Crown Roast Of Pork With Sausage Apple Stuffing
|Finely chopped onion||3⁄4 Cup (12 tbs)|
|Finely chopped celery||1⁄4 Cup (4 tbs)|
|Peeled, cored and coarsely diced tart apples||1⁄2 Cup (8 tbs)|
|Coarsely diced tart apples||1⁄2 Cup (8 tbs), peeled and cored|
|Fresh bread crumbs||1⁄2 Cup (8 tbs)|
|Ground pork||1 Pound (The Crown Roast Trimmings Plus Extra Pork, If Necessary)|
|Sausage meat||1⁄2 Pound (Well Seasoned)|
|Finely chopped parsley||1⁄2 Cup (8 tbs)|
|Salt||1 1⁄2 Teaspoon|
|Freshly ground black pepper||1|
|Pork chop||9 Pound (A Crown Roast Consisting Of 22 Chops)|
Preheat the oven to 350°.
For the stuffing, melt the butter over moderate heat in an 8- to 10-inch skillet.
When the foam subsides, add the onion and cook, stirring frequently, for about 5 minutes, then add the celery and apples.
Cook without browning about 5 minutes longer.
Scrape the contents of the pan into a large mixing bowl.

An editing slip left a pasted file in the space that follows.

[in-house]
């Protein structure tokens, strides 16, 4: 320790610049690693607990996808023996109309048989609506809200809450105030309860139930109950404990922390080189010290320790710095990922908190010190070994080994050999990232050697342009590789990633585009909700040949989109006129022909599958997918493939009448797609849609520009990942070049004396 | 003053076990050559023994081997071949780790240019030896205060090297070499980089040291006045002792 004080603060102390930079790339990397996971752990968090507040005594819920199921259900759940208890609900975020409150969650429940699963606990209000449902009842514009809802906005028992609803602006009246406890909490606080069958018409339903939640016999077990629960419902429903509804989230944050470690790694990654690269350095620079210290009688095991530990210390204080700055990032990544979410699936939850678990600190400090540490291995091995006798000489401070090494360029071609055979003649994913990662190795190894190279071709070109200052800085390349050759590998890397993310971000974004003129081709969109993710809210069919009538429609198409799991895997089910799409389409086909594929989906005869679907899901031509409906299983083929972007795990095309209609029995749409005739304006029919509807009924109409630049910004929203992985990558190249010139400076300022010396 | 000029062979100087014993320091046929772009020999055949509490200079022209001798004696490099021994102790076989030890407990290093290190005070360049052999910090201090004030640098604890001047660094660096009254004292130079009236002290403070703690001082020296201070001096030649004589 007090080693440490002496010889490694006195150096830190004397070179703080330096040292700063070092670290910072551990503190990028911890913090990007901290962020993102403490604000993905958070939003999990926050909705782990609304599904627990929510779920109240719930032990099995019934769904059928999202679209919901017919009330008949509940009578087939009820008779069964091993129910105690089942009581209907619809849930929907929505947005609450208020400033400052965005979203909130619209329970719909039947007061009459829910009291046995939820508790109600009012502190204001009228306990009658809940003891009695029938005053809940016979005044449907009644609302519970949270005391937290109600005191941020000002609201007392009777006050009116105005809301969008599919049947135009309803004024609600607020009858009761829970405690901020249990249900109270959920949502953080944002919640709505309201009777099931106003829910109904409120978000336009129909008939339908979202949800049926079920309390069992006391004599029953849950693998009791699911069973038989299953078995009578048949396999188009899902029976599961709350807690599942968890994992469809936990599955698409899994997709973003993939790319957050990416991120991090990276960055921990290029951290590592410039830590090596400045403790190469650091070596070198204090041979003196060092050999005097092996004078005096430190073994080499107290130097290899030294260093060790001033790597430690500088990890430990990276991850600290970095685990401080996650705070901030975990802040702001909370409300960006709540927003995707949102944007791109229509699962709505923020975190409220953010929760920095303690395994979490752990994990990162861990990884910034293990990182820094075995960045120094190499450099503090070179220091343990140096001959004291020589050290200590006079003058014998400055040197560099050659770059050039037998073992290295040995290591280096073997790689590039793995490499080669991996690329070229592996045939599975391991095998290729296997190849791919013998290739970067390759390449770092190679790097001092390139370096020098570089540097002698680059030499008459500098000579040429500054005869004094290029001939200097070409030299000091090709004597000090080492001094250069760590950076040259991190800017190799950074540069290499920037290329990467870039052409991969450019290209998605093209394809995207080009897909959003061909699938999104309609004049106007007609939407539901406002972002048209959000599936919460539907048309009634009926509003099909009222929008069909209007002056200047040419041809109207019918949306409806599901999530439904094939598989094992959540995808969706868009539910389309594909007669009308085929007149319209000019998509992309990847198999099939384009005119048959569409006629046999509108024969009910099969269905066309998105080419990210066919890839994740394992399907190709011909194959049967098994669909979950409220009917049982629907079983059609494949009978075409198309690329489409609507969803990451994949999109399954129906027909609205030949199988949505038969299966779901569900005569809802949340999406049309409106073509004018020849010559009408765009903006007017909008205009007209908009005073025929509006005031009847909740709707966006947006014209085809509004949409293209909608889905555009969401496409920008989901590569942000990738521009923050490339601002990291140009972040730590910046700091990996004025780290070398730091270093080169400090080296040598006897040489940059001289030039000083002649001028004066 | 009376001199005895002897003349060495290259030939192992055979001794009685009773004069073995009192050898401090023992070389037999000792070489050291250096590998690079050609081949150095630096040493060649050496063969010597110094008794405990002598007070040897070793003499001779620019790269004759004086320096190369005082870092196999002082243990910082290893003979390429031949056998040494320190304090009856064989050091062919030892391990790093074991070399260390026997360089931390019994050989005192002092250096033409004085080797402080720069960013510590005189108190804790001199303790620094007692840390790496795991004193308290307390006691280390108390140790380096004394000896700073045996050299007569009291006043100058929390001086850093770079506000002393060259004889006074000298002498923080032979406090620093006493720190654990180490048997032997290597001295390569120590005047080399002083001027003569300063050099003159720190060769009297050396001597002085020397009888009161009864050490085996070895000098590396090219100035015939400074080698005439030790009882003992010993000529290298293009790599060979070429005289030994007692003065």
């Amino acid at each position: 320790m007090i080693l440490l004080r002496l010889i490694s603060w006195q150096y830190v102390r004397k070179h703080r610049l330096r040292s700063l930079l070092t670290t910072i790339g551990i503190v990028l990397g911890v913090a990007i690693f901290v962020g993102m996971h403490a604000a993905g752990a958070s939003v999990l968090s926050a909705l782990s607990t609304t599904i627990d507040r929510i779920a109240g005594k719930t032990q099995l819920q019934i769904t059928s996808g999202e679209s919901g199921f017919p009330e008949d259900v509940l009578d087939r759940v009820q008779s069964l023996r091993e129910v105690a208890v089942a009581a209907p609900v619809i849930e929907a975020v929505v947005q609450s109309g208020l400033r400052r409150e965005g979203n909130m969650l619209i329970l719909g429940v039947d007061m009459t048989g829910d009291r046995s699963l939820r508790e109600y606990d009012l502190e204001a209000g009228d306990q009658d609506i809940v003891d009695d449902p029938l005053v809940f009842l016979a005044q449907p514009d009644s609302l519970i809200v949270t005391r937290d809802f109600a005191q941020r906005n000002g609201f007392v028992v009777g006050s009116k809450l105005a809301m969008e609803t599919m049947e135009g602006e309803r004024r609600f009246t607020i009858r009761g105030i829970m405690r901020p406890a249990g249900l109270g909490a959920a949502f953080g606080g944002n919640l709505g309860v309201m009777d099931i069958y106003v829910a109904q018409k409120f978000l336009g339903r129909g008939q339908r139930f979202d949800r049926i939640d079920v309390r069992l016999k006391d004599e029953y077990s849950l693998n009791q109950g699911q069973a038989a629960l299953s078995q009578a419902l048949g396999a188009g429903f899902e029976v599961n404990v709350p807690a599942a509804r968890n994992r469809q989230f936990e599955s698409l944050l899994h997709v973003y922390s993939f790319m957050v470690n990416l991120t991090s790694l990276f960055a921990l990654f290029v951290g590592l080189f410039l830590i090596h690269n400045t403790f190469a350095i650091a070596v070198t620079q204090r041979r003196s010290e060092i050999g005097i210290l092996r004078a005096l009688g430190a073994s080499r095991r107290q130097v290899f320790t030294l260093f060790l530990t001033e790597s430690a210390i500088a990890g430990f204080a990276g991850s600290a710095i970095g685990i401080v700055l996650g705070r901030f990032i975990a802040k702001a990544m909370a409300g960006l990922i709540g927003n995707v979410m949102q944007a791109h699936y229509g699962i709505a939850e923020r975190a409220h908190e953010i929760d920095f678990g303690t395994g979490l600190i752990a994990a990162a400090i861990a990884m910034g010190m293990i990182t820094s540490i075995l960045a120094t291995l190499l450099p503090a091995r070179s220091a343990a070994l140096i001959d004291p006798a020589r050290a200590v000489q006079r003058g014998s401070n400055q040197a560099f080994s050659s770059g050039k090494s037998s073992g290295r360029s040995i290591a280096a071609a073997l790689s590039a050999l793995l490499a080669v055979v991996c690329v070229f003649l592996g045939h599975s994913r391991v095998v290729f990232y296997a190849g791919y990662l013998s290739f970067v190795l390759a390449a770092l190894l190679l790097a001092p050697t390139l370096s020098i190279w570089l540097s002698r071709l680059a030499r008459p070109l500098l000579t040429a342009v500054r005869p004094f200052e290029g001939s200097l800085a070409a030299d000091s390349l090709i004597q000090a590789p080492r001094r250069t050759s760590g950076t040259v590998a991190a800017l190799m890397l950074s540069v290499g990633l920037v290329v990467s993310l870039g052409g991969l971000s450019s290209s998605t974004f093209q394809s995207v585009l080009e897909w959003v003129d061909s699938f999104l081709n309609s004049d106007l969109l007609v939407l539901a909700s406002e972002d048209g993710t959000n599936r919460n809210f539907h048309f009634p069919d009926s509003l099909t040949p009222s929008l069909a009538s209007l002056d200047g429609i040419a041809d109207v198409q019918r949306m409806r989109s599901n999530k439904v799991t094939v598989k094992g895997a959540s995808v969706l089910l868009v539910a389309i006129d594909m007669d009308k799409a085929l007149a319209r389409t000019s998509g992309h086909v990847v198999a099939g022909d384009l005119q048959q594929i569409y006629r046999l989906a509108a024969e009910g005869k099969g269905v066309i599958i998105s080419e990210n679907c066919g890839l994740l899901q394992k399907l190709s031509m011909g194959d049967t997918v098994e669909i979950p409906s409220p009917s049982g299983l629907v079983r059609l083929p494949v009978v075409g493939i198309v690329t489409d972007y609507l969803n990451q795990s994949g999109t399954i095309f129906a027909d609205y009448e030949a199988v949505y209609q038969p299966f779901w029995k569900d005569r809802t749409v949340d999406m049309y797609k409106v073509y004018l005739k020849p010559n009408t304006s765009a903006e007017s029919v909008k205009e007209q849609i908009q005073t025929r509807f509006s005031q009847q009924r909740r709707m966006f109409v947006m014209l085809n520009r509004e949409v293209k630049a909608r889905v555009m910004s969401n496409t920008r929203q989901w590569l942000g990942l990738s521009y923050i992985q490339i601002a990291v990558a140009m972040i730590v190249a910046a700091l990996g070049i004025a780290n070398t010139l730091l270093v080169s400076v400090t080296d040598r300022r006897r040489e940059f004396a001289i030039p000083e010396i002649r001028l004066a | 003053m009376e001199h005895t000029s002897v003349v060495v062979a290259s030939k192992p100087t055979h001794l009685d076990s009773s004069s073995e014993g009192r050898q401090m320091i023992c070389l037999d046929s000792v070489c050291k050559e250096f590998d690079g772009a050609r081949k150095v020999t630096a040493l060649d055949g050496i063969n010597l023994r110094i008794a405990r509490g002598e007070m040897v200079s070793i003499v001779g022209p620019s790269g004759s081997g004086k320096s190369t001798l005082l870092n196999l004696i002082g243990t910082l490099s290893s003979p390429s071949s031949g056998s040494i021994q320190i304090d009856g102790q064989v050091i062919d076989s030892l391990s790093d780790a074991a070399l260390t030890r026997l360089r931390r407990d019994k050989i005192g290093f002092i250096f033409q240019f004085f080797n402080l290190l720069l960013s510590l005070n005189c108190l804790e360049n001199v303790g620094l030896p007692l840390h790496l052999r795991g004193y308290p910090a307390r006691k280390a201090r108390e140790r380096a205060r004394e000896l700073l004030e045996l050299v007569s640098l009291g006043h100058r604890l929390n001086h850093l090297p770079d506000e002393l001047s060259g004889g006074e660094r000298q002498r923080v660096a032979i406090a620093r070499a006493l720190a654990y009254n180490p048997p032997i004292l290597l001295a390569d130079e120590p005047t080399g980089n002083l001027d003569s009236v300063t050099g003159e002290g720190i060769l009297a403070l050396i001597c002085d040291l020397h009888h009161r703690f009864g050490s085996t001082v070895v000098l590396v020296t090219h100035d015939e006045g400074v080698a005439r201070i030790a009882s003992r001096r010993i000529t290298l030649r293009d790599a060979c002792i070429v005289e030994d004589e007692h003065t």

Add the bread crumbs, ground pork, sausage meat, parsley, sage, salt and a few grindings of black pepper.
With a large spoon, mix all the ingredients gently but thoroughly together.
Do not taste the uncooked stuffing, for it contains raw pork; instead, fry a small ball of the stuffing in the skillet.
Then season the rest of the mixture with more salt and pepper if necessary.
Fill the center of the crown with the stuffing, mounding it slightly.
Cover it with a round of foil and wrap the ends of the chop bones in strips of foil to prevent them from charring and snapping off.
Place the crown on a rack in a shallow roasting pan just about large enough to hold it comfortably, and roast it in the center of the oven, undisturbed, for about 3 hours, or until a meat thermometer, if you have used one, reads 170° to 175°.
One half hour before the pork is done, remove the circle of foil from the top of the stuffing to allow the top to brown.
Carefully transfer the crown to a large, heated, circular platter, strip the foil from the ends of the chops and replace it with paper frills.
Let the crown rest for about 10 minutes before carving and serving.
To carve the pork, insert a large fork in the side of the crown to steady it and, with a large, sharp knife, cut down through each rib to detach the chops.